Actress Tasnuva Tisha has announced she will be tying the knot on February 2 with her fiance Syed Asker On Saturday, the actress got engaged with her long time partner at her house in Banasree in presence of both the families. Tasnuva said they will officially register their marriage at first in presence of family members and some close people. Later in the same month they are planning to arrange the wedding ceremony and invite all. Also read: Musician Tanvir Tareq to be seen in Afzal Hossain's film “Maniker Lal Kakra” Syed Asker is owner of an event management firm. Tasnuva and Asker knew each other from 2020. Eventually their friendship grew into love and they decided to tie the knot, said Tasnuva. “I was anxious about Asker’s family’s reaction at first regarding the marriage but they were very positive about everything,” said Tasnuva. Also read: Pori Moni-Raaz announces pregnancy In 2014, actress Tasnuva Tisha married Farzanul Haque. After four years they got separated. Tasnuva and Farzanul are parents of a son and a daughter.
Actress Bidya Sinha Saha Mim tied the knot on Tuesday with banker Sony Poddar at a five-star hotel in the city. Many showbiz stars have greeted the newly-wed couple in photographs posted on social media. In the photograph, Mim was seen wearing a red Benarsi lehenga with red and white bangles , fully dressed as a bride with a nose ring and a silver tikli on her forehead. The groom wore a white and pink traditional ensemble. Read:Nirab-Sporshia to pair up in upcoming science fiction film ‘Jolkiron’ Mim got engaged on her birthday last year. Later, she shared the news with fans by posting photographs on Facebook. However, Mim did not reveal any plans for the marriage in that post. Two films of Mim are waiting to be released in the New Year. Among them, ‘Paran’ will be released on February 14. ‘Damal’ will be released in March. Besides, this actress is currently busy with the film ‘Antarjal’.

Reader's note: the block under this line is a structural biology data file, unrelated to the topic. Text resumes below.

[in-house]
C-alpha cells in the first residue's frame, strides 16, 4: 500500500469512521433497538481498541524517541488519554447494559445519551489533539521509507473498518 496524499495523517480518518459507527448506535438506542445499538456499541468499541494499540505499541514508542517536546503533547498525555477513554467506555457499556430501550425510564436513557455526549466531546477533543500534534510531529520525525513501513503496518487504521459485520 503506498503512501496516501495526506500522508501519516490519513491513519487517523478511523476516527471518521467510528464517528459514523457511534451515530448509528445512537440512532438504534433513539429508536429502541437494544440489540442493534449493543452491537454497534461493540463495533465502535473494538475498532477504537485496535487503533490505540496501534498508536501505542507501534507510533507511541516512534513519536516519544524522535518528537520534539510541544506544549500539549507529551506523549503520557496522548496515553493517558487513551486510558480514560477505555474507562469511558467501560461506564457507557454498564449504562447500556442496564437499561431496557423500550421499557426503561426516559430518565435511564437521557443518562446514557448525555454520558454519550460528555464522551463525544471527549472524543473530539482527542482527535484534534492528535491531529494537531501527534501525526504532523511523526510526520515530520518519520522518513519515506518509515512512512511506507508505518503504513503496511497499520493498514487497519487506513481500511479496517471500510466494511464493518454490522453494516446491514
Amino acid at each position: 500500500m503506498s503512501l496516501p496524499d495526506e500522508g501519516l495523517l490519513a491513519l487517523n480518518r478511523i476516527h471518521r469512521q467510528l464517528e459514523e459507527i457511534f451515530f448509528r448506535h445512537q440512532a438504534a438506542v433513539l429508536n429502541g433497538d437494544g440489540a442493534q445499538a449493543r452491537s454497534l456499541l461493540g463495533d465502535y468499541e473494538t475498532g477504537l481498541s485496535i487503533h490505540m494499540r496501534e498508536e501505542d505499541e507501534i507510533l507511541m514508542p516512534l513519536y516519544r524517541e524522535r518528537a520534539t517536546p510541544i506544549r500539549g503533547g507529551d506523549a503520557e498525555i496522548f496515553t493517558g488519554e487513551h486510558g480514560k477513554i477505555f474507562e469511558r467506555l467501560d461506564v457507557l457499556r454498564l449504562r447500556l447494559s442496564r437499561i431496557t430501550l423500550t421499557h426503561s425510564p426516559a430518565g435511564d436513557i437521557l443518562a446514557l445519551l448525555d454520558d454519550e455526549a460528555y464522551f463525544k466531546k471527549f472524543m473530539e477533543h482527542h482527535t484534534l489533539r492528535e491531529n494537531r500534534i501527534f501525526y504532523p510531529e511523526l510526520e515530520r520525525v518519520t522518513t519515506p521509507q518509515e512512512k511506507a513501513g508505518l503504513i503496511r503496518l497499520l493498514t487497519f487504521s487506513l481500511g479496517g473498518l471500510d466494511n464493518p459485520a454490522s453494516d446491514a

Nobel Peace Prize laureate and education activist Malala Yousafzai has announced her marriage. The 24-year-old Pakistani human rights campaigner who was shot by the Taliban for daring to want an education posted images on Twitter of her celebration on Tuesday with Asser Malik and her family. “Today marks a precious day in my life,″ Yousafzai wrote. “Asser and I tied the knot to be partners for life. We celebrated a small nikkah ceremony at home in Birmingham with our families. Please send us your prayers. We are excited to walk together for the journey ahead.″ Also Read: 6 Venues to Host a Destination Wedding Near Dhaka Yousafzai was targeted by the Taliban for her relentless objections to the group’s regressive interpretation of Islam that limits girls’ access to education. She was shot while returning home from school in Pakistan’s Swat Valley in 2012. She traveled to the English city of Birmingham for medical treatment and her family eventually joined her. She went back to school as soon as she could but kept campaigning for the right to an education for others. Yousafzai became the youngest Nobel laureate when she shared the 2014 Peace Prize with Indian children’s rights activist Kailash Satyarthi for their work on behalf of children and education rights. She graduated from Oxford University in 2020. Also Read: Pakistani police arrests cleric over threats to kill Malala Malik is the general manager of high performance at the Pakistan Cricket Board. Yousafzai’s Twitter feed was flooded with expressions of goodwill for their marriage.